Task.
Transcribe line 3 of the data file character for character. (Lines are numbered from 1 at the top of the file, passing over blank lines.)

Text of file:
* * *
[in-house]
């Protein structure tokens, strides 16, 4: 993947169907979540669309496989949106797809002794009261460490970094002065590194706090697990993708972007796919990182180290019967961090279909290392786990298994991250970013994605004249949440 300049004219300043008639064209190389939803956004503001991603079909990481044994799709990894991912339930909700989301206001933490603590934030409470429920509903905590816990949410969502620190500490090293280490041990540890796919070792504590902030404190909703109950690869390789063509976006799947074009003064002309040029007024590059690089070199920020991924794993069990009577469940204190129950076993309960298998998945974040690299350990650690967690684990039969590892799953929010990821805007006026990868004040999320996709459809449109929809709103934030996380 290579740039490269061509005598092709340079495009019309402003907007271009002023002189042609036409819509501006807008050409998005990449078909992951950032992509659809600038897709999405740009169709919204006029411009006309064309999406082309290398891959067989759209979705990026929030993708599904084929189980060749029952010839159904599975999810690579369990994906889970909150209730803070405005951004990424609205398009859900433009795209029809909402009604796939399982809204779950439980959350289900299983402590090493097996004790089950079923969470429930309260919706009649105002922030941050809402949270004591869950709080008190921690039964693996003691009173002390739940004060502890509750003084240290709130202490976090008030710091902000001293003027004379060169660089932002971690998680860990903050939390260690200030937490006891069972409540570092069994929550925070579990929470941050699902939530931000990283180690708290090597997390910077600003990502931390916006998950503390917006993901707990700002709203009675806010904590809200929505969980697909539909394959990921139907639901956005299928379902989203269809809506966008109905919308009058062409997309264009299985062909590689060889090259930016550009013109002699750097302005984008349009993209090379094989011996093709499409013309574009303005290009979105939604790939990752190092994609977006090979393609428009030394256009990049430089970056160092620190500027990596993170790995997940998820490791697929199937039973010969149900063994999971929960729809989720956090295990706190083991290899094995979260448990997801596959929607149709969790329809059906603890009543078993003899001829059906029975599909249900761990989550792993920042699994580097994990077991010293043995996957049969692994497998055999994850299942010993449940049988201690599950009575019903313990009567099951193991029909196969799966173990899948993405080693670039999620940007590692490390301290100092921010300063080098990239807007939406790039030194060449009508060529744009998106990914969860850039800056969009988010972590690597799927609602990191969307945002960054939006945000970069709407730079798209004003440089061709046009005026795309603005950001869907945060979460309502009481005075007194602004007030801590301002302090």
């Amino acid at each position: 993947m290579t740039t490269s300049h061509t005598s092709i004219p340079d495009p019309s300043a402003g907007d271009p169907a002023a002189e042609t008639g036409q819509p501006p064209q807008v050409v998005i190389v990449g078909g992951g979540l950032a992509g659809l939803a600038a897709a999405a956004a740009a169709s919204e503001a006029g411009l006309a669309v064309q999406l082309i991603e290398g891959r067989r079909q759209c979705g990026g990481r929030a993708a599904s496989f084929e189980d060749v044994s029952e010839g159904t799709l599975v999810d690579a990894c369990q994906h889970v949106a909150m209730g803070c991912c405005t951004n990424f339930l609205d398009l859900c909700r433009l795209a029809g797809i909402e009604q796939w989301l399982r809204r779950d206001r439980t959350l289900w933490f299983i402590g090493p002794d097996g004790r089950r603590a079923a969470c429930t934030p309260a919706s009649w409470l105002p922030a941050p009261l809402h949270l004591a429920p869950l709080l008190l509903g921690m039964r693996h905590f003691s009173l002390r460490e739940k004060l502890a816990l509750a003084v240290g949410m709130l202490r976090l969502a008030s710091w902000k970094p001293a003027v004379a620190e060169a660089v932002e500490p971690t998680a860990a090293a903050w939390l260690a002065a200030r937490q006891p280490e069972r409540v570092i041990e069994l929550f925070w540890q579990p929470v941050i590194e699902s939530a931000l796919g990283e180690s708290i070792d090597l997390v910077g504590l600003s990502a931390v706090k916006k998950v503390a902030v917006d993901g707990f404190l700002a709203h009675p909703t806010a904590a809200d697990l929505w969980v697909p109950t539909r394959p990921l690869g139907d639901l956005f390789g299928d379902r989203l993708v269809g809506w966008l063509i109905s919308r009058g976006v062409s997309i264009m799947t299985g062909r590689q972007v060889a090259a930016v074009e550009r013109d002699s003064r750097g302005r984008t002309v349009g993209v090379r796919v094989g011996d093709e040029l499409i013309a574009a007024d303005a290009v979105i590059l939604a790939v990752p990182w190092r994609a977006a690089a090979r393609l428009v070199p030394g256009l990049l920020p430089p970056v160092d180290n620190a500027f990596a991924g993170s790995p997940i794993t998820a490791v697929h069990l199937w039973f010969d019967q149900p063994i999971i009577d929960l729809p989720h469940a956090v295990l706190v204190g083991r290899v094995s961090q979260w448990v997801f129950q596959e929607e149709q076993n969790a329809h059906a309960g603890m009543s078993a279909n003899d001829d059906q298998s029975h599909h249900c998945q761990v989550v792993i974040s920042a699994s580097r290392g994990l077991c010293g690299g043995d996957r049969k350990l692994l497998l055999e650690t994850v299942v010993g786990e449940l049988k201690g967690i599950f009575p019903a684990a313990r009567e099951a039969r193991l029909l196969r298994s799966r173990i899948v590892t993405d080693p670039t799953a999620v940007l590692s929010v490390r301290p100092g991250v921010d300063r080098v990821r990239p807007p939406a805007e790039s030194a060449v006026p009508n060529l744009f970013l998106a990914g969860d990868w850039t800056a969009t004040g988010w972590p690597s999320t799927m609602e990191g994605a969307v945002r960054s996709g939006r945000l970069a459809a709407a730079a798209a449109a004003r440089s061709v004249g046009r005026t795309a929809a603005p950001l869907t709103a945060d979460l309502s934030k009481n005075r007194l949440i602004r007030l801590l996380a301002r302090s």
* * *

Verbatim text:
């Amino acid at each position: 993947m290579t740039t490269s300049h061509t005598s092709i004219p340079d495009p019309s300043a402003g907007d271009p169907a002023a002189e042609t008639g036409q819509p501006p064209q807008v050409v998005i190389v990449g078909g992951g979540l950032a992509g659809l939803a600038a897709a999405a956004a740009a169709s919204e503001a006029g411009l006309a669309v064309q999406l082309i991603e290398g891959r067989r079909q759209c979705g990026g990481r929030a993708a599904s496989f084929e189980d060749v044994s029952e010839g159904t799709l599975v999810d690579a990894c369990q994906h889970v949106a909150m209730g803070c991912c405005t951004n990424f339930l609205d398009l859900c909700r433009l795209a029809g797809i909402e009604q796939w989301l399982r809204r779950d206001r439980t959350l289900w933490f299983i402590g090493p002794d097996g004790r089950r603590a079923a969470c429930t934030p309260a919706s009649w409470l105002p922030a941050p009261l809402h949270l004591a429920p869950l709080l008190l509903g921690m039964r693996h905590f003691s009173l002390r460490e739940k004060l502890a816990l509750a003084v240290g949410m709130l202490r976090l969502a008030s710091w902000k970094p001293a003027v004379a620190e060169a660089v932002e500490p971690t998680a860990a090293a903050w939390l260690a002065a200030r937490q006891p280490e069972r409540v570092i041990e069994l929550f925070w540890q579990p929470v941050i590194e699902s939530a931000l796919g990283e180690s708290i070792d090597l997390v910077g504590l600003s990502a931390v706090k916006k998950v503390a902030v917006d993901g707990f404190l700002a709203h009675p909703t806010a904590a809200d697990l929505w969980v697909p109950t539909r394959p990921l690869g139907d639901l956005f390789g299928d379902r989203l993708v269809g809506w966008l063509i109905s919308r009058g976006v062409s997309i264009m799947t299985g062909r590689q972007v060889a090259a930016v074009e550009r013109d002699s003064r750097g302005r984008t002309v349009g993209v090379r796919v094989g011996d093709e040029l499409i013309a574009a007024d303005a290009v979105i590059l939604a790939v990752p990182w190092r994609a977006a690089a090979r393609l428009v070199p030394g256009l990049l920020p430089p970056v160092d180290n620190a500027f990596a991924g993170s790995p997940i794993t998820a490791v697929h069990l199937w039973f010969d019967q149900p063994i999971i009577d929960l729809p989720h469940a956090v295990l706190v204190g083991r290899v094995s961090q979260w448990v997801f129950q596959e929607e149709q076993n969790a329809h059906a309960g603890m009543s078993a279909n003899d001829d059906q298998s029975h599909h249900c998945q761990v989550v792993i974040s920042a699994s580097r290392g994990l077991c010293g690299g043995d996957r049969k350990l692994l497998l055999e650690t994850v299942v010993g786990e449940l049988k201690g967690i599950f009575p019903a684990a313990r009567e099951a039969r193991l029909l196969r298994s799966r173990i899948v590892t993405d080693p670039t799953a999620v940007l590692s929010v490390r301290p100092g991250v921010d300063r080098v990821r990239p807007p939406a805007e790039s030194a060449v006026p009508n060529l744009f970013l998106a990914g969860d990868w850039t800056a969009t004040g988010w972590p690597s999320t799927m609602e990191g994605a969307v945002r960054s996709g939006r945000l970069a459809a709407a730079a798209a449109a004003r440089s061709v004249g046009r005026t795309a929809a603005p950001l869907t709103a945060d979460l309502s934030k009481n005075r007194l949440i602004r007030l801590l996380a301002r302090s």